minutes after class was supposed to start. The students have
gotten restless, and are chatting with one another. It takes
a couple of tries at clearing my throat to get their attention.
My heart is not in this today.
The lecture begins, as though it is a thing apart from me.
I am rattling off facts without remembering them, memorization
without meaning. I am like a robot, cold and detached from
the whole of human history. The students look as bored as
I am. We are going through the motions.
"When the lunar mining
industry collapsed," I say with little enthusiasm, "thousands
of men lost their jobs. This sector was a giant in the stock
market at the time, which meant that the unemployment rate
was nearly 50%. Workers had been flocking to the industry
for years due to the spectacular wages, which in turn led
to the industry's collapse."
One of the students tentatively
raises his hand so that it is level with the top of his head.
"But Professor, what
happened to those who were still on the moon when the crash
happened?" In a flash, his arm is back on the table,
his fingers threaded through the fingers of his other hand.
My knuckles change to the
color of ripe strawberries as my hands clamp onto the edges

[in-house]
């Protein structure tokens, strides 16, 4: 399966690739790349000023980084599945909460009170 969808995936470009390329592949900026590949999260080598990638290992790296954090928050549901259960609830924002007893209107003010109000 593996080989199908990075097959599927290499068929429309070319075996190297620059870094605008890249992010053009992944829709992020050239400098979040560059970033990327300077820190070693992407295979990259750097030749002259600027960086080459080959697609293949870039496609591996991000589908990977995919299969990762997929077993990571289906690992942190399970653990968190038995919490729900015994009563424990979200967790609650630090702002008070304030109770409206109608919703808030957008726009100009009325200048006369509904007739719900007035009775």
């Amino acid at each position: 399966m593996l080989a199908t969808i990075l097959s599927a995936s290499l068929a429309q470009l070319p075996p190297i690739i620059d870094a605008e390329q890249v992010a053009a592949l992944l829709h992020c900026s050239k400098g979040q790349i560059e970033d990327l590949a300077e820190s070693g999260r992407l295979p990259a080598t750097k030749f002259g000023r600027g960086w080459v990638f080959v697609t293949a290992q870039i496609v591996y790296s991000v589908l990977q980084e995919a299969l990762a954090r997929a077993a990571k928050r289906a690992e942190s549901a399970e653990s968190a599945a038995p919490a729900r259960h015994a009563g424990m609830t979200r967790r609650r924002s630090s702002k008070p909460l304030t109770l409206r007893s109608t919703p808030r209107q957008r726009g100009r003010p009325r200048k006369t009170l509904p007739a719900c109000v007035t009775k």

of the podium. I claw through the pages of my mental filing
cabinet, searching out those men on the moon. The industry
collapsed, the men lost their jobs, and then? The book says
the collapse happened overnight. One day men were shipping
out to the moon, and the entire operation was cancelled the
next day. But what happened next? Were the workers stranded
on the moon? Did they subsist up there, forgotten, until they
ran out of rations? Did the mining companies send shuttles
to pick the workers up and take them home to their families?
More importantly, why don't
I remember? Why am I relying on a textbook for the answers?
The student is still waiting,
expecting me to pull the answer out of a magic hat and dangle
a rabbit in front of the class. That, too, has been lost to
the pages of time. My cheeks are on fire, their eyes leaving
cigarette-shaped burns across my face.
"I don't know."
I cannot face him. I am the embodiment of history, and I can't
remember a goddamned thing. "Class is dimissed."
* * *
A few days later, I attend
a wedding. The bride, Bridget, is one of the staff members
at the university. I arrive in time to slip into a seat in
the back row. The music cues up and everyone turns to watch
her walk down the aisle. It is the same music they've been